Palliative care is designed to provide comfort to people who have terminal illnesses. Yet multiple studies show that not all patients receive the same quality of care. In one study of Veterans Administration hospitals, black patients were less likely than white patients to receive basic services such as chaplain consults. What’s more, many black patients said that they received less than excellent care. By contrast, white patients were more likely to report excellent care.
According to the study, both black and Latino patients reported receiving less palliative services than their white peers. Furthermore, separate studies have shown that black and Latino patients consistently receive sub-par medical care. Researchers have found that ethnic minorities who visit emergency rooms are less likely to receive pain-reducing drugs, even when they present with conditions such as broken bones. Other studies have shown that kidney transplant rates are lower among blacks than whites.
Even doctors aren’t immune to racial discrimination in hospitals. Dr. Ron
Wyatt (who is black) went to the hospital after measuring his own temperature at 104 degrees. Not only did he receive substandard care from nurses and doctors, his doctors were reluctant to give him information about his test results. At one point, a nurse didn’t believe him when he told her what his name was and demanded to see his ID. Wyatt believes he experienced what many ethnic minorities in this country deal with every day.
To address these issues, researchers suggest strategies aimed at eliminating the unconscious bias that many staff members display. They recommend more oversight and thorough training to help staff members deal with subtle racial prejudices that they may not be aware of. The goal is to provide every patient the same level of care and remedy the racial disparities that exist.
Diagnosis Effects Palliative Care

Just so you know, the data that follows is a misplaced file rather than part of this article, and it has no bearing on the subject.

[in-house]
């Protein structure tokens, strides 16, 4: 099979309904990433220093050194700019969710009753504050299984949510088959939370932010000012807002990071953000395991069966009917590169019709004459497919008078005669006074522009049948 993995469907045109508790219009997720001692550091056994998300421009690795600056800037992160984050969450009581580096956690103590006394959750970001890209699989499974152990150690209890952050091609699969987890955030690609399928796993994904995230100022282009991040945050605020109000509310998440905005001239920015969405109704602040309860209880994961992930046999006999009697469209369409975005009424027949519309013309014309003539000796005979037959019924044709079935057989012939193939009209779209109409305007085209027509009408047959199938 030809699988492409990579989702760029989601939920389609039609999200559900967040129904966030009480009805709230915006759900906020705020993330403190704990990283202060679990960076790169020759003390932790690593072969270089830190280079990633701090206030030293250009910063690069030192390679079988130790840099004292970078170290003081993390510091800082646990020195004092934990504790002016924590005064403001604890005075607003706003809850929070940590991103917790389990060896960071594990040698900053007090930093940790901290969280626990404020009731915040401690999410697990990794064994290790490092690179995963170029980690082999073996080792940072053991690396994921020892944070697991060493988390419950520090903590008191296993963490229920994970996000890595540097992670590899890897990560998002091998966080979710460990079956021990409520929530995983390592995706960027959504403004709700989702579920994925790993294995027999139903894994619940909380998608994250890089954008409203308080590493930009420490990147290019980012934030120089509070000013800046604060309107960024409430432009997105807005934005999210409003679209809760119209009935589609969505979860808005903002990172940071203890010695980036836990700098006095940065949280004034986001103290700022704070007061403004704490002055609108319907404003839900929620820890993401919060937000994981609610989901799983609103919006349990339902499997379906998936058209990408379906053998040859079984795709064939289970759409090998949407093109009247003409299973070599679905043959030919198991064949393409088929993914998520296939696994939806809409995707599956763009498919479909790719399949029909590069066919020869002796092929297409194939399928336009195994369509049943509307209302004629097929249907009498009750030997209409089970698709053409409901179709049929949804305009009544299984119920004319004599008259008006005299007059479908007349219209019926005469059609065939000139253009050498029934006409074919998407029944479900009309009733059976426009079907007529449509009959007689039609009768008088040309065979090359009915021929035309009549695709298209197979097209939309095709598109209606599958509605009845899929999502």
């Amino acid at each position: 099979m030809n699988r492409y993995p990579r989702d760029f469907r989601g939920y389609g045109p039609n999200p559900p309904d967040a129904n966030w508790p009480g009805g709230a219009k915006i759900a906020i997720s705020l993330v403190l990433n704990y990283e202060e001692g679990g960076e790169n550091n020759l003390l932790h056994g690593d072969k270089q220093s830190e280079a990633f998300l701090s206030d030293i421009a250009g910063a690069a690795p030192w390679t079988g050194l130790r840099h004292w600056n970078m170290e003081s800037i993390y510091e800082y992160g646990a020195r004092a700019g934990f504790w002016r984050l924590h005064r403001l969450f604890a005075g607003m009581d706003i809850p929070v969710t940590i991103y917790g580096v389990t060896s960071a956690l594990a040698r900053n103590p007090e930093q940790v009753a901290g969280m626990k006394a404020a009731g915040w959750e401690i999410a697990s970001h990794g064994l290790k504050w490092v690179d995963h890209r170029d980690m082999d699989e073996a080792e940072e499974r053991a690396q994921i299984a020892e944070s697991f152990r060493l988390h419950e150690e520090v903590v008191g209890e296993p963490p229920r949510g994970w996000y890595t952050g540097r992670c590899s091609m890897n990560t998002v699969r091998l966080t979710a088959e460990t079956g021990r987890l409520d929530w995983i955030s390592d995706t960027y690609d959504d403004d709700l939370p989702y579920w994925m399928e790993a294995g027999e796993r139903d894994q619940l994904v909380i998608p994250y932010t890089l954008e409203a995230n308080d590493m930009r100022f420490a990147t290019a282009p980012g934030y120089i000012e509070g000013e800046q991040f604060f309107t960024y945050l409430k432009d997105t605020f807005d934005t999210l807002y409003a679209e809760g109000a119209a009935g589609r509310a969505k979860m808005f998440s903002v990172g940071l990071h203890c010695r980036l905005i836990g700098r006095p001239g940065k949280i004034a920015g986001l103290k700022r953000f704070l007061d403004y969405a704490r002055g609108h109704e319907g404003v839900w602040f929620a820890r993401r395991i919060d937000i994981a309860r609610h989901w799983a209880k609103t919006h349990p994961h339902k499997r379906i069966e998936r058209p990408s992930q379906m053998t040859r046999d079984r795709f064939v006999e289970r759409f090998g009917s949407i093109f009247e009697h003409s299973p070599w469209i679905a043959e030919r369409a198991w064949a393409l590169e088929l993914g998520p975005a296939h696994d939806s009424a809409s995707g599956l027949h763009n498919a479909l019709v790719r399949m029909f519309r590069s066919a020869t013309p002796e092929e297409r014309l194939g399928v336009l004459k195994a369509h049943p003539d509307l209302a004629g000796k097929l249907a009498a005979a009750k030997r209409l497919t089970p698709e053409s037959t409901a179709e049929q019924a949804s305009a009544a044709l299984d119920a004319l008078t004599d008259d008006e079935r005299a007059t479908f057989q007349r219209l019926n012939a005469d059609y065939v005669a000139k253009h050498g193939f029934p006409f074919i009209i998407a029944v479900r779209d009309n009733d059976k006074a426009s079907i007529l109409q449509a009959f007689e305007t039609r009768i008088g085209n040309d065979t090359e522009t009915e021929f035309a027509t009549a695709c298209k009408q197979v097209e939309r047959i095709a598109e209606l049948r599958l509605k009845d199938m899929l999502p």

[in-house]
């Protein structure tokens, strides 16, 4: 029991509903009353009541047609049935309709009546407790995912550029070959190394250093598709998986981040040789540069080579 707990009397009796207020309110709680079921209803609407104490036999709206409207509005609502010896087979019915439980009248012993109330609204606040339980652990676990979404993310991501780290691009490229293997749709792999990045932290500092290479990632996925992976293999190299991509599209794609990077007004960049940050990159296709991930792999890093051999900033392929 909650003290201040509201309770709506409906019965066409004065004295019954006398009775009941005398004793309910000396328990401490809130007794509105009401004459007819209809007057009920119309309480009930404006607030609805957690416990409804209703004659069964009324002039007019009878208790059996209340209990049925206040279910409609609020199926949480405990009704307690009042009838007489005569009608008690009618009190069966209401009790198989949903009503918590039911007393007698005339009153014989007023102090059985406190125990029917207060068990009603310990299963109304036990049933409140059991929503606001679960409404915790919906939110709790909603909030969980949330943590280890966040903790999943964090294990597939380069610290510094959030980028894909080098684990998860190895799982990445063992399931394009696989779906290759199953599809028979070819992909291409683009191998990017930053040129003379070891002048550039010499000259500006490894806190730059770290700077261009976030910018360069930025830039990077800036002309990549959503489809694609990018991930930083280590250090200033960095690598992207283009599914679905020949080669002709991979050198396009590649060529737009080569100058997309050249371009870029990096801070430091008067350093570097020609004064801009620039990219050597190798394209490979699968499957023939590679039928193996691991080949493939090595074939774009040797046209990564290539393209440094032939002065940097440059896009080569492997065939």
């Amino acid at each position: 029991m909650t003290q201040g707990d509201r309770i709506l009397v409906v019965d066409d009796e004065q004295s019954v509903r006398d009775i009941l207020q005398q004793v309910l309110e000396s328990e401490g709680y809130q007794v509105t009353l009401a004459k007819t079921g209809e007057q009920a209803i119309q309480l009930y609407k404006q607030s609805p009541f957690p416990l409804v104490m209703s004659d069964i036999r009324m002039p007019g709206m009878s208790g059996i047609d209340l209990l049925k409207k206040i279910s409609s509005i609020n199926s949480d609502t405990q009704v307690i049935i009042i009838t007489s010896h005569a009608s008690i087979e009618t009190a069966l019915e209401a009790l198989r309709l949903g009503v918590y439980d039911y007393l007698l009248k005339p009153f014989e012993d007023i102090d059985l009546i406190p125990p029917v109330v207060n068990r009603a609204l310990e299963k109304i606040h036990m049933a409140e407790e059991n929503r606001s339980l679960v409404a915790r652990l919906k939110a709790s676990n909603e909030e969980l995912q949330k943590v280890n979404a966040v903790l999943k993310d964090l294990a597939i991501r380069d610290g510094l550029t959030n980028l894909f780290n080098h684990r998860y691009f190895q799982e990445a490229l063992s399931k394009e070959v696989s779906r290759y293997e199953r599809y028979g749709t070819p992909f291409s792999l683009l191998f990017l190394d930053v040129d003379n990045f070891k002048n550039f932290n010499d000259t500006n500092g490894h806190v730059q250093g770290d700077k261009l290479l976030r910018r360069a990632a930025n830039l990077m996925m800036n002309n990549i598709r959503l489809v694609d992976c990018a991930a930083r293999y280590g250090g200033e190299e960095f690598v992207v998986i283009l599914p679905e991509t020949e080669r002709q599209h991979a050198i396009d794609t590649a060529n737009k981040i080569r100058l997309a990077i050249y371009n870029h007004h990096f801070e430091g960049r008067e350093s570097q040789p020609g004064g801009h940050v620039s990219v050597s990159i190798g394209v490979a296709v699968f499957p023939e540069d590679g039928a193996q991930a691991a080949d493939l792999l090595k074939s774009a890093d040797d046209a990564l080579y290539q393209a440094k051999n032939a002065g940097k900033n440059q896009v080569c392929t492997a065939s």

In addition to inequities based on race, the study also found that patients were less likely to receive excellent palliative care if they suffered from organ failure, frailty or heart disease. On the whole, cancer and dementia patients tended to receive better care. This tells researchers that cancer patients and people who have dementia consume the most end-of-life resources, even though heart disease is the leading cause of death in the United States.
Researchers still aren’t sure why organ failure patients receive such poor palliative care. One theory is that staff receive better training in palliative care for patients with cancer and dementia. Training in other areas may fall short. Another theory is that these illnesses require different levels of palliative care over varying periods of time.
For example, a cancer patient might need more support during chemotherapy treatments and less during times of remission. Conversely, a patient suffering from organ failure might need long-term, around-the-clock care. A more patient-focused healthcare plan might alleviate some of these problems. So would better communication between patients and hospital staff.
Doctors and scientists are continuing to study disparities in patient care. Thus, we might see our palliative care system transform over the next few years. At the moment, families make up for the shortcomings in our healthcare system, which takes a huge emotional and physical toll. Hopefully, healthcare reform will help more patients get the comfort care they need.